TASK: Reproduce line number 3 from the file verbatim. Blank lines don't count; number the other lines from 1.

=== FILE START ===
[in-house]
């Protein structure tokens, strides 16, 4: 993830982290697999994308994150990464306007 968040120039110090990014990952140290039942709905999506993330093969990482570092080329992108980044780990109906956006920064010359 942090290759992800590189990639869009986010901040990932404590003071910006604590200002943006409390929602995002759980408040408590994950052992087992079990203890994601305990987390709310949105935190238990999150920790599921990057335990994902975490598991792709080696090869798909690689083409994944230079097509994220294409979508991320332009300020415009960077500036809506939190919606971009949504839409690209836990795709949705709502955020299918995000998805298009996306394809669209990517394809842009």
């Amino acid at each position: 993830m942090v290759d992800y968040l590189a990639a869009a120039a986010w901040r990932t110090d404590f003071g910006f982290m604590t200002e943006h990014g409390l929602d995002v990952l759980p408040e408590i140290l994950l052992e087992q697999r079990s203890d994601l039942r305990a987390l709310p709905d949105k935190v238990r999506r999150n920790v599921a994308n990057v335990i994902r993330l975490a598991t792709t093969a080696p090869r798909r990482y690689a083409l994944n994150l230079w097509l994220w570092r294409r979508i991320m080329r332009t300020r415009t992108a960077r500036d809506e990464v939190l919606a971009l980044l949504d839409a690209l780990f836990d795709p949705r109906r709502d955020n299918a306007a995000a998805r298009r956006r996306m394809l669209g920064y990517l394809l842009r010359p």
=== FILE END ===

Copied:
């Amino acid at each position: 993830m942090v290759d992800y968040l590189a990639a869009a120039a986010w901040r990932t110090d404590f003071g910006f982290m604590t200002e943006h990014g409390l929602d995002v990952l759980p408040e408590i140290l994950l052992e087992q697999r079990s203890d994601l039942r305990a987390l709310p709905d949105k935190v238990r999506r999150n920790v599921a994308n990057v335990i994902r993330l975490a598991t792709t093969a080696p090869r798909r990482y690689a083409l994944n994150l230079w097509l994220w570092r294409r979508i991320m080329r332009t300020r415009t992108a960077r500036d809506e990464v939190l919606a971009l980044l949504d839409a690209l780990f836990d795709p949705r109906r709502d955020n299918a306007a995000a998805r298009r956006r996306m394809l669209g920064y990517l394809l842009r010359p």